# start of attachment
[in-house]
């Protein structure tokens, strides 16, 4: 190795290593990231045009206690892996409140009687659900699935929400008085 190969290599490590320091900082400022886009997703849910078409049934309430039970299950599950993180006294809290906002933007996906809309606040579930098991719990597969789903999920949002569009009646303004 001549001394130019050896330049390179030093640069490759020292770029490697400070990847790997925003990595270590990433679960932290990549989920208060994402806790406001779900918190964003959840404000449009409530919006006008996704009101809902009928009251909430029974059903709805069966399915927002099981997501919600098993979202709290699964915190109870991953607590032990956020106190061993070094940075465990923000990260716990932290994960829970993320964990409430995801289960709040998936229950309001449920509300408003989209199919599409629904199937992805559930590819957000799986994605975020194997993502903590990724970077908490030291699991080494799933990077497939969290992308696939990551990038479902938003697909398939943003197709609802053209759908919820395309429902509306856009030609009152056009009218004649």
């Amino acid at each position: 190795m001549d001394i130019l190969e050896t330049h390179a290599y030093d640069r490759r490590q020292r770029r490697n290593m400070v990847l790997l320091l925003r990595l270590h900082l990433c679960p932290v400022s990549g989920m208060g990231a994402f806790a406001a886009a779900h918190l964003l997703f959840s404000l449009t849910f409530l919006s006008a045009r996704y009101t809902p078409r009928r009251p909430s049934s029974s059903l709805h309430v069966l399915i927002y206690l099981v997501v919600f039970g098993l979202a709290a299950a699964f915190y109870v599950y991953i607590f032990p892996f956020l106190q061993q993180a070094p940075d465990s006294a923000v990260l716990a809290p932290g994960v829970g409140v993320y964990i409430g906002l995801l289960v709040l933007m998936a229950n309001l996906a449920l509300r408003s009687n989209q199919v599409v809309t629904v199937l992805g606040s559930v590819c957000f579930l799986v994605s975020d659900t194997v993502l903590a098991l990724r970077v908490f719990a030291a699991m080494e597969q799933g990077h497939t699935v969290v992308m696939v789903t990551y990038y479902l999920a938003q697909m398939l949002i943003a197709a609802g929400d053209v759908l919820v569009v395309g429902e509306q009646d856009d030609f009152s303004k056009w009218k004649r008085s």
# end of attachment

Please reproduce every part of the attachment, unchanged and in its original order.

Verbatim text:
[in-house]
């Protein structure tokens, strides 16, 4: 190795290593990231045009206690892996409140009687659900699935929400008085 190969290599490590320091900082400022886009997703849910078409049934309430039970299950599950993180006294809290906002933007996906809309606040579930098991719990597969789903999920949002569009009646303004 001549001394130019050896330049390179030093640069490759020292770029490697400070990847790997925003990595270590990433679960932290990549989920208060994402806790406001779900918190964003959840404000449009409530919006006008996704009101809902009928009251909430029974059903709805069966399915927002099981997501919600098993979202709290699964915190109870991953607590032990956020106190061993070094940075465990923000990260716990932290994960829970993320964990409430995801289960709040998936229950309001449920509300408003989209199919599409629904199937992805559930590819957000799986994605975020194997993502903590990724970077908490030291699991080494799933990077497939969290992308696939990551990038479902938003697909398939943003197709609802053209759908919820395309429902509306856009030609009152056009009218004649």
């Amino acid at each position: 190795m001549d001394i130019l190969e050896t330049h390179a290599y030093d640069r490759r490590q020292r770029r490697n290593m400070v990847l790997l320091l925003r990595l270590h900082l990433c679960p932290v400022s990549g989920m208060g990231a994402f806790a406001a886009a779900h918190l964003l997703f959840s404000l449009t849910f409530l919006s006008a045009r996704y009101t809902p078409r009928r009251p909430s049934s029974s059903l709805h309430v069966l399915i927002y206690l099981v997501v919600f039970g098993l979202a709290a299950a699964f915190y109870v599950y991953i607590f032990p892996f956020l106190q061993q993180a070094p940075d465990s006294a923000v990260l716990a809290p932290g994960v829970g409140v993320y964990i409430g906002l995801l289960v709040l933007m998936a229950n309001l996906a449920l509300r408003s009687n989209q199919v599409v809309t629904v199937l992805g606040s559930v590819c957000f579930l799986v994605s975020d659900t194997v993502l903590a098991l990724r970077v908490f719990a030291a699991m080494e597969q799933g990077h497939t699935v969290v992308m696939v789903t990551y990038y479902l999920a938003q697909m398939l949002i943003a197709a609802g929400d053209v759908l919820v569009v395309g429902e509306q009646d856009d030609f009152s303004k056009w009218k004649r008085s």